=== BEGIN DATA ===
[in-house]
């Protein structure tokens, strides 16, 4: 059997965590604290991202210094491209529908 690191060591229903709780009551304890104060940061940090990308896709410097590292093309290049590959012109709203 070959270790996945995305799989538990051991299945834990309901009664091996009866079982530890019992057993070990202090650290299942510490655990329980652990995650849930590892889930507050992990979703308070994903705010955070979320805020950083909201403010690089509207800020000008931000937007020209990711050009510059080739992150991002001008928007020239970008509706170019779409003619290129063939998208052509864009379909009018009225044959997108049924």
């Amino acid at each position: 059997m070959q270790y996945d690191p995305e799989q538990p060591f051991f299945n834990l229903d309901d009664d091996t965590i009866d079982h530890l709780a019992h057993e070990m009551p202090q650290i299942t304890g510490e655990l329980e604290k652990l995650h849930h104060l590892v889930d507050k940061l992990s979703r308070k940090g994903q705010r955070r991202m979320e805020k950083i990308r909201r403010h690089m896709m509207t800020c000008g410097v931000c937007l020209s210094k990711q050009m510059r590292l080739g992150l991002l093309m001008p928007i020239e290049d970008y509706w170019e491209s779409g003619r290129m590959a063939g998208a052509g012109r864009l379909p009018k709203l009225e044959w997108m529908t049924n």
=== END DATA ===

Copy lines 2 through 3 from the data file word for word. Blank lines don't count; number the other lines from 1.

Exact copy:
């Protein structure tokens, strides 16, 4: 059997965590604290991202210094491209529908 690191060591229903709780009551304890104060940061940090990308896709410097590292093309290049590959012109709203 070959270790996945995305799989538990051991299945834990309901009664091996009866079982530890019992057993070990202090650290299942510490655990329980652990995650849930590892889930507050992990979703308070994903705010955070979320805020950083909201403010690089509207800020000008931000937007020209990711050009510059080739992150991002001008928007020239970008509706170019779409003619290129063939998208052509864009379909009018009225044959997108049924």
């Amino acid at each position: 059997m070959q270790y996945d690191p995305e799989q538990p060591f051991f299945n834990l229903d309901d009664d091996t965590i009866d079982h530890l709780a019992h057993e070990m009551p202090q650290i299942t304890g510490e655990l329980e604290k652990l995650h849930h104060l590892v889930d507050k940061l992990s979703r308070k940090g994903q705010r955070r991202m979320e805020k950083i990308r909201r403010h690089m896709m509207t800020c000008g410097v931000c937007l020209s210094k990711q050009m510059r590292l080739g992150l991002l093309m001008p928007i020239e290049d970008y509706w170019e491209s779409g003619r290129m590959a063939g998208a052509g012109r864009l379909p009018k709203l009225e044959w997108m529908t049924n």